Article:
Cody Miles is an 11-year old catfish record breaking machine.
Eleven-year-old Cody Miles comes from a family well known for breaking catfish records in Texas.
Cody’s grandfather, Danny Miles, held the Lake Tawakoni blue catfish lake record as well as the catch-and-release record with an 82-pound beast caught in 2012. That fish beat the previous 58-pound catch-and-release record held by Danny’s brother, Paul. Danny’s 82-pound record was broken last year.
Danny and Paul also hold the Cabela’s King Kat tournament team record with a 2013 five catfish total of 239.8-pounds.
Danny Miles also currently owns the flathead catfish record for Lake Ray Roberts, with a 62.6 pound hog. Finally, as if to add an exclamation point to the Miles family dynasty, Danny’s wife, Stephanie, caught a 75-pound blue at Lake Tawakoni in 2014.
This recounting of the Miles family‘s catfishing accomplishments is the backstory to young Cody Miles, arguably the most accomplished member of the tribe. Cody, after all, has broken four catfish records, three of which still stand:
- A 58.5 pound blue catfish junior record at Lake Tawakoni, March 2015.
- A 26.9-pound blue catfish junior record at Lake Ray Hubbard, March 2015. This fish is also the lake junior and all-age catch-and-release record.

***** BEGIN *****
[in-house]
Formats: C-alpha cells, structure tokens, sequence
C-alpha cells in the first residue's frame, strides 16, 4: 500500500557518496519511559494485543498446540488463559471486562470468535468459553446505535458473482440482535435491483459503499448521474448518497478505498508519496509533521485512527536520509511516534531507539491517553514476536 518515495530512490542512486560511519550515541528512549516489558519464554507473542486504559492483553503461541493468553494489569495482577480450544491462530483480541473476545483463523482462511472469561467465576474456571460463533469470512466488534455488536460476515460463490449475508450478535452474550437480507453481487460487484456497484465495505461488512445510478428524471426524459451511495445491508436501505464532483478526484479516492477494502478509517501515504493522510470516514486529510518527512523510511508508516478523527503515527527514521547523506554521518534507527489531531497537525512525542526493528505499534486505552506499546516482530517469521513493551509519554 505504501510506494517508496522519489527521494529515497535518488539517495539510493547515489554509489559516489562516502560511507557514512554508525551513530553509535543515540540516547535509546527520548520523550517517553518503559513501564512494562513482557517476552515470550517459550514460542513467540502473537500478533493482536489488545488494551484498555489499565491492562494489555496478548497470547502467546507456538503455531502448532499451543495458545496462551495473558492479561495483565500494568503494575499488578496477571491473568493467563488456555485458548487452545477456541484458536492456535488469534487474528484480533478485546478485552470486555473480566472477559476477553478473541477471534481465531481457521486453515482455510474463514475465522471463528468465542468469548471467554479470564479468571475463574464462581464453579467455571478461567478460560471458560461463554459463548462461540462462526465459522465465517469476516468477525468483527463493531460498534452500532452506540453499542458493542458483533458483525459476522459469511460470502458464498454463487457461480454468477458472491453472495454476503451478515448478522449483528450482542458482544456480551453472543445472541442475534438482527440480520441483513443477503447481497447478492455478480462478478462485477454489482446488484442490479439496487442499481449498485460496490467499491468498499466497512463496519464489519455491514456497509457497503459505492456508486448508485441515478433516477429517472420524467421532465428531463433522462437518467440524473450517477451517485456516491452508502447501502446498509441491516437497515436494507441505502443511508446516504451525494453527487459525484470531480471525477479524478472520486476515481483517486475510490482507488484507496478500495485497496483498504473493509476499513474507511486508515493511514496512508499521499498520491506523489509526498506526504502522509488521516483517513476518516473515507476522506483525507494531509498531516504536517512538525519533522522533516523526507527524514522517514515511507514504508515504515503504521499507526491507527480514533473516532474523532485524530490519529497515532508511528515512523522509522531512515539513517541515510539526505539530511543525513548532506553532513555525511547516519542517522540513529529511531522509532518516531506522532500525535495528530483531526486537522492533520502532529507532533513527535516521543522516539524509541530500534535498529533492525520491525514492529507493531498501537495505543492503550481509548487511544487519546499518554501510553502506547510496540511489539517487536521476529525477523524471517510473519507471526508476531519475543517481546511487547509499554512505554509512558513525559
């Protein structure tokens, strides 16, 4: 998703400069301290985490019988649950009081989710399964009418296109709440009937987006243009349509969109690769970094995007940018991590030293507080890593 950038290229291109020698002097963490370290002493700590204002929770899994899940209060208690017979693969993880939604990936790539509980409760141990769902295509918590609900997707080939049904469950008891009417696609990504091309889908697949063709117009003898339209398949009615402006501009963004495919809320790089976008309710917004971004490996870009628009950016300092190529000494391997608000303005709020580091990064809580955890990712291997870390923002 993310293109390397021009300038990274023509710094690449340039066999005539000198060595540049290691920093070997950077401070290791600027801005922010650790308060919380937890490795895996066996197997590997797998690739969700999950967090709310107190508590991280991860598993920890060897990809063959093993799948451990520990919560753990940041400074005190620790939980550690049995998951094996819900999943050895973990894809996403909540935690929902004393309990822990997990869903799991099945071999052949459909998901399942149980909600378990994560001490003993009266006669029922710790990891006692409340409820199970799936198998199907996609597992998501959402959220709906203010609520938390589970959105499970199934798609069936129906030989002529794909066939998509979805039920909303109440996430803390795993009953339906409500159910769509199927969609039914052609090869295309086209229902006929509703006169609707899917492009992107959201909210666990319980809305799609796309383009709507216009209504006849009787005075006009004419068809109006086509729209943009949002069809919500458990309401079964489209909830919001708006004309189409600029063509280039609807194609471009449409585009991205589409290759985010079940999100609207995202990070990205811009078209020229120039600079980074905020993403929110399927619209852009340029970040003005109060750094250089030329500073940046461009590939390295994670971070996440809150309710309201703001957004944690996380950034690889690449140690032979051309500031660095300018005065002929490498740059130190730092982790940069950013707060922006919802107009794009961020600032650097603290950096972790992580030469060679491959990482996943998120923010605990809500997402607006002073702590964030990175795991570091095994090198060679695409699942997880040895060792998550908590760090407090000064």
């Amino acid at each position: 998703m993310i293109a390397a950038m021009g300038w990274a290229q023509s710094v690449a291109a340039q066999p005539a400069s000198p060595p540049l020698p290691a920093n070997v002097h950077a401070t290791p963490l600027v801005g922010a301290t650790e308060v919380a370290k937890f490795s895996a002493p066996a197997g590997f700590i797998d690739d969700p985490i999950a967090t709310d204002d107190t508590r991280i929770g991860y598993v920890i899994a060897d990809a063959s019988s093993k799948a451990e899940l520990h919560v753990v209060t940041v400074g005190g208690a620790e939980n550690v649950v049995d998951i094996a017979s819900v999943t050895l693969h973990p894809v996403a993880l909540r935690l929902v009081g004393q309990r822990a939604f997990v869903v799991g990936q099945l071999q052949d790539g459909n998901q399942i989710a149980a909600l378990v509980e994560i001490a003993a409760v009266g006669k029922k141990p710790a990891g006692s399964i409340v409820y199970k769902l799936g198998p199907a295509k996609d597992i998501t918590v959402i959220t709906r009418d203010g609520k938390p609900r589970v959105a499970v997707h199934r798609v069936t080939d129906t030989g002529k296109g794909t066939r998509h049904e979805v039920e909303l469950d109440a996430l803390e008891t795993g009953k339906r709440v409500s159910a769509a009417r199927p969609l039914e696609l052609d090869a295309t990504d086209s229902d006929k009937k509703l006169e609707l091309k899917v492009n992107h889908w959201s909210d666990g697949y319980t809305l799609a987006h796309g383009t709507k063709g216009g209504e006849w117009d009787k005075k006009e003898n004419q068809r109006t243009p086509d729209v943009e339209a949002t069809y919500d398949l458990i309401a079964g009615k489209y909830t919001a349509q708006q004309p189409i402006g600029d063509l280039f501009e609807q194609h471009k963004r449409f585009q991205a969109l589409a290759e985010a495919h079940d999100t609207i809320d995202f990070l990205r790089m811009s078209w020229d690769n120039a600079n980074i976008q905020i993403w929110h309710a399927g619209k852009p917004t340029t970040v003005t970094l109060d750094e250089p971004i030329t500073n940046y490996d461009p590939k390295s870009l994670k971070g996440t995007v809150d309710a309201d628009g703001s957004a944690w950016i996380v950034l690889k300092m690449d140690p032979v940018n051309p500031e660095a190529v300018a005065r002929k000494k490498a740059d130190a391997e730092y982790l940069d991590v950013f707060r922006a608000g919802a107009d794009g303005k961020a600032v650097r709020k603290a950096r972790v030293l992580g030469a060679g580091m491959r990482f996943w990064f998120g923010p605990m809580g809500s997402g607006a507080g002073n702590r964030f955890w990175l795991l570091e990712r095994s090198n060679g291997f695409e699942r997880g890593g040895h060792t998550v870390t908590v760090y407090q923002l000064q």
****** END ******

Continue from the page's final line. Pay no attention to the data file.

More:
- A 28.4-pound blue catfish junior record at Lake Ray Roberts, November 2011. This fish is also the lake junior and all-age catch-and-release record.
Danny Miles’ pride in his grandson’s skill and enthusiasm is evident. He told the Dallas Morning News, “Cody loves fishing and has a knack for catching big ones. The Tawakoni monster blue is Cody’s personal best, but he has caught four lake records, and three of them still stand.”
“Cody does it all when we go fishing,” continued the elder Miles. “He unloads and loads the boat. He drops and pulls 35-pound anchors. He cuts bait and casts as good as most men. He’s even showed me a thing or two on the lake.”
The Miles’ credit the Texas Parks and Wildlife Department’s stocking program for helping turn Lake Tawakoni into the “Catfish Capital of Texas”, as well as a growing catch-and-release ethic among catfish anglers.
“Luck and a love of fishing are also important to success,” he said. “You have to stay with it until you find the fish.”
It seems clear that Cody Miles definitely has the love of fishing in his DNA, and he probably has had his share of luck too. But when a pre-teen angler breaks record after record as Cody has done, there’s a good heaping of skill and know-how that this young angler can also lay claim to.